The primary theme that drives my thinking in this current market environment is this right-shoulder-rally or RSR synchrony between a broad number of fallen former leading stocks and the NASDAQ Composite Index. The last time I saw something this broad in terms of stocks closely mimicking the RSR action of the indexes was in late summer of 2008, and we know what happened once the summer of ’08 ended. Of course we don’t know for sure that the current environment will play out the same way, but the overall macro-picture does not look constructive to me.
Certainly, I see nothing to buy, and no reason to play the long side of this market in any meaningful way outside of “quick and dirty” trades if one is going to try and play reaction bounces in beaten-down former leaders. But that is far from a concrete and sound approach to the long side of any market, and if we are left with trying to hunt around for “shakeout-plus-N” type set-ups then the long side of this market is in sad shape indeed. Meanwhile, I am looking for a scenario where a NASDAQ break to new lows coincides with a sharp break off the peak in the NYSE-based indexes which have held up near their recent highs. In the meantime, the RSR action could continue for another several weeks or it could resolve into fresh lows before then.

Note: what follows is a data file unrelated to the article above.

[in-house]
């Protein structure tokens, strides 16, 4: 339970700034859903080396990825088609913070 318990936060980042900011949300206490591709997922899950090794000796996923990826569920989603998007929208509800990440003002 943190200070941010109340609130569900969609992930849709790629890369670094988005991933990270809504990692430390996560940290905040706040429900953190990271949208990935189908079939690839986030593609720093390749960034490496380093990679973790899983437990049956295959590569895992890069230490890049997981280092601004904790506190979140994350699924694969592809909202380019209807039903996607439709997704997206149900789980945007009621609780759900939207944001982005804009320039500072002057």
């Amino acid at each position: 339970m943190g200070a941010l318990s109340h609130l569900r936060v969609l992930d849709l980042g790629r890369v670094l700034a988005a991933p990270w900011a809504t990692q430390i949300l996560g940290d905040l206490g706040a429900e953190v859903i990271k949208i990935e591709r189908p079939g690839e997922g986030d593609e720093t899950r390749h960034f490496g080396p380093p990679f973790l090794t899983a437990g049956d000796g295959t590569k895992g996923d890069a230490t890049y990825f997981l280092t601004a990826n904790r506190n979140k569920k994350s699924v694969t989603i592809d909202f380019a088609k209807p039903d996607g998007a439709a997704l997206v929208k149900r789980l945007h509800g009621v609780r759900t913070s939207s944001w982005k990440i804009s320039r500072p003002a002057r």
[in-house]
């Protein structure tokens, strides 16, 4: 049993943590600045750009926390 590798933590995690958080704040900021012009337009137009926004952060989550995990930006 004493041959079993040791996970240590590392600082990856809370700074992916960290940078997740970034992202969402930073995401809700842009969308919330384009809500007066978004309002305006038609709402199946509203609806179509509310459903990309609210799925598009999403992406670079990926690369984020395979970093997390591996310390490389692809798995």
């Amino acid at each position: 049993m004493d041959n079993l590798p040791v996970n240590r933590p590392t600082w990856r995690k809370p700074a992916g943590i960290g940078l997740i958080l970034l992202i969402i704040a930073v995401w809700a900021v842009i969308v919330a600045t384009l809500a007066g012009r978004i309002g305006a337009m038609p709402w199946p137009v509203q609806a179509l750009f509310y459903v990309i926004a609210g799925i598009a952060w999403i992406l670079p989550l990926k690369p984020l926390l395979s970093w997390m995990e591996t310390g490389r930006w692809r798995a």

The key is to be ready and in position on the short side or at least able to get short in a hurry if one is inclined to play a downside move. Otherwise, cash remains a good place to be. In my view, bullish evidence to the contrary will have to start coming in hard and fast before I see what I need to see in order to completely abandon the short side of this market and move to the long side. For now you know where I stand.
CEO and Principal, Gil Morales & Company, LLC
Managing Director and Principal, MoKa Investors, LLC
Managing Director and Principal, Virtue of Selfish Investing, LLC